The opposition fears the new weapons carry risks and want to be consulted before the guns are deployed
Stun guns may become a new and unconventional weapon for frontline police in Hong Kong, allowing them to incapacitate troublemakers before they put up any resistance while being apprehended.
Hong Kong’s police have not been sitting idle, despite a respite in the demonstrations that have rocked the city and involved vandalism and pitched street battles between radicals and officers.
During the lull in protests, the police’s top brass have been searching for more effective non-lethal weapons for its officers as another round of street battles could erupt at anytime.
Stun guns, or Tasers, are now at the top of a list of unconventional tools following extensive research and trials with potential overseas suppliers, according to the South China Morning Post and Ming Pao daily.
The police force has discovered its current armory of crowd-control and non-lethal weapons has been incapable of tackling the increasingly rabid rioters and vandals, with the city’s still lingering social unrest ignited by a now-withdrawn China extradition bill since June.
A police source said constables usually had to pin protesters to the ground to handcuff them and then drag or bundle them into police cars, and agitated protesters often struggle and resist. Such scenes have been caught on video many times and fuel accusations of police brutality.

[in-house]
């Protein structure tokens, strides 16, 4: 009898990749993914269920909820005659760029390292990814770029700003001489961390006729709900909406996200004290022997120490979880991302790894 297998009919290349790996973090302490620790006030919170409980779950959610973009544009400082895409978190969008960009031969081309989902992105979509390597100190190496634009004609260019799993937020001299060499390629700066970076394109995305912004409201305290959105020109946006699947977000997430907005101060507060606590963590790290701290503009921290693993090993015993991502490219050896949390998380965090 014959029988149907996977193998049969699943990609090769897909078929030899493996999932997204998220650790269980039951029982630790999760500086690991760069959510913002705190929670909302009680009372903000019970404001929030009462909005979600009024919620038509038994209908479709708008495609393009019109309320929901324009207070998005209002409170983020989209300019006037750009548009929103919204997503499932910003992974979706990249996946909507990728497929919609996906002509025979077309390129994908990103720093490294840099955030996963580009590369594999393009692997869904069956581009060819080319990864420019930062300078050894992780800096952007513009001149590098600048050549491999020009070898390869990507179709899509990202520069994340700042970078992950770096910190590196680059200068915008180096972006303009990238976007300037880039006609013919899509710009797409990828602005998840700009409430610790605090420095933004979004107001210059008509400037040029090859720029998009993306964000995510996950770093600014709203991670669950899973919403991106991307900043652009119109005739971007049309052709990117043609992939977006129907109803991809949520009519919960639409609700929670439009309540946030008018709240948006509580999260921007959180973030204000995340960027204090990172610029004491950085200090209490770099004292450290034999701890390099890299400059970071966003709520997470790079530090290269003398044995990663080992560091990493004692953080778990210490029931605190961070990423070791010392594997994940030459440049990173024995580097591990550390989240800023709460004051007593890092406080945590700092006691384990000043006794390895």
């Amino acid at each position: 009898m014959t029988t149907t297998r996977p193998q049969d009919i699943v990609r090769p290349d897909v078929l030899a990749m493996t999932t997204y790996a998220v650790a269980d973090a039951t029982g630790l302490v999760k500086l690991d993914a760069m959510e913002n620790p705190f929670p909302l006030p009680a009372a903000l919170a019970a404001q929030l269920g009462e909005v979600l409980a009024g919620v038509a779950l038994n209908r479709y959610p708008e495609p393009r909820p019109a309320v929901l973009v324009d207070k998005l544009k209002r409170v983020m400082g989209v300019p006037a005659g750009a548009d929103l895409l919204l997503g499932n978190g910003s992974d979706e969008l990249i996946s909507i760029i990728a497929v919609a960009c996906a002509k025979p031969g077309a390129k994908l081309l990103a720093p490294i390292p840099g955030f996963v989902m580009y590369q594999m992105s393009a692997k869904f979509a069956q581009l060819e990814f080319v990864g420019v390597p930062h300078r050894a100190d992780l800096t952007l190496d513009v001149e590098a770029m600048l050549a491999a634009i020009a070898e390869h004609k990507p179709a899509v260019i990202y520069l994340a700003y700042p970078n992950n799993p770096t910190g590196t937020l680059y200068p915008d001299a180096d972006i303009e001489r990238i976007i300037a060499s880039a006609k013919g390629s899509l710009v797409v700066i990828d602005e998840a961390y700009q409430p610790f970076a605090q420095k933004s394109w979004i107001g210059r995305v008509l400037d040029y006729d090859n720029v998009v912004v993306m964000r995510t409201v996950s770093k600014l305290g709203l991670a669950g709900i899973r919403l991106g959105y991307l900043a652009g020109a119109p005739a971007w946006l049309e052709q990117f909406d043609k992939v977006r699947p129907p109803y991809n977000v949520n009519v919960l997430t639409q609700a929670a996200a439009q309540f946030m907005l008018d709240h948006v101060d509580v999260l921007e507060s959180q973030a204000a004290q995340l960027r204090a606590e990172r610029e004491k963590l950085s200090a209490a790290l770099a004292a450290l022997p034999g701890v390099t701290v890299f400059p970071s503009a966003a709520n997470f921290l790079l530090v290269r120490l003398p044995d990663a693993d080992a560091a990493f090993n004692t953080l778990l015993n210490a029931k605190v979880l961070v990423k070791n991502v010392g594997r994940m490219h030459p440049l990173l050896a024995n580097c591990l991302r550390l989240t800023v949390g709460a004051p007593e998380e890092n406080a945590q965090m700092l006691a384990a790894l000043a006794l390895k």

He added that many officers want the stun guns to quickly subdue troublemakers to keep themselves and arrestees safe and keep other radicals at bay.
Stun guns are already used by law enforcement agencies across the United States, United Kingdom, Australia, South Korea and Singapore. Many of the hand-held models are about the size of a TV remote or calculator and they must touch the subject when used.
The jolt stuns the target with an electric current and causes an uncontrollable contraction of the muscle tissue and the target is immobilized and falls to the ground.
The stun guns in use in the UK can reportedly give a jolt of up to 50,000 volts, so police must follow strict guidelines, including a ban on use against children, pregnant women and the elderly.
A previous survey by Reuters found more than 1,000 fatal cases in which stun guns or similar devices were used during policing in the US alone since 2000.
Human rights advocacy groups and members of the city’s pan-democratic camp have called on the police to conduct consultations and make more information available given the prevailing mistrust of the force, before arming officers with the new weapons.
Hong Kong’s Secretary for Security John Lee did not confirm or deny reports about the new stun guns for the police when pressured by lawmakers for more details, stressing only that the government would always support the police in trialing methods and gear to maintain peace and order in a more challenging and chaotic environment and protect everyone on a protest site.
Indeed, the police discussed procuring electroshock weapons in its annual budget about 10 years ago, but eventually dropped the idea when faced with opposition from pro-democracy lawmakers.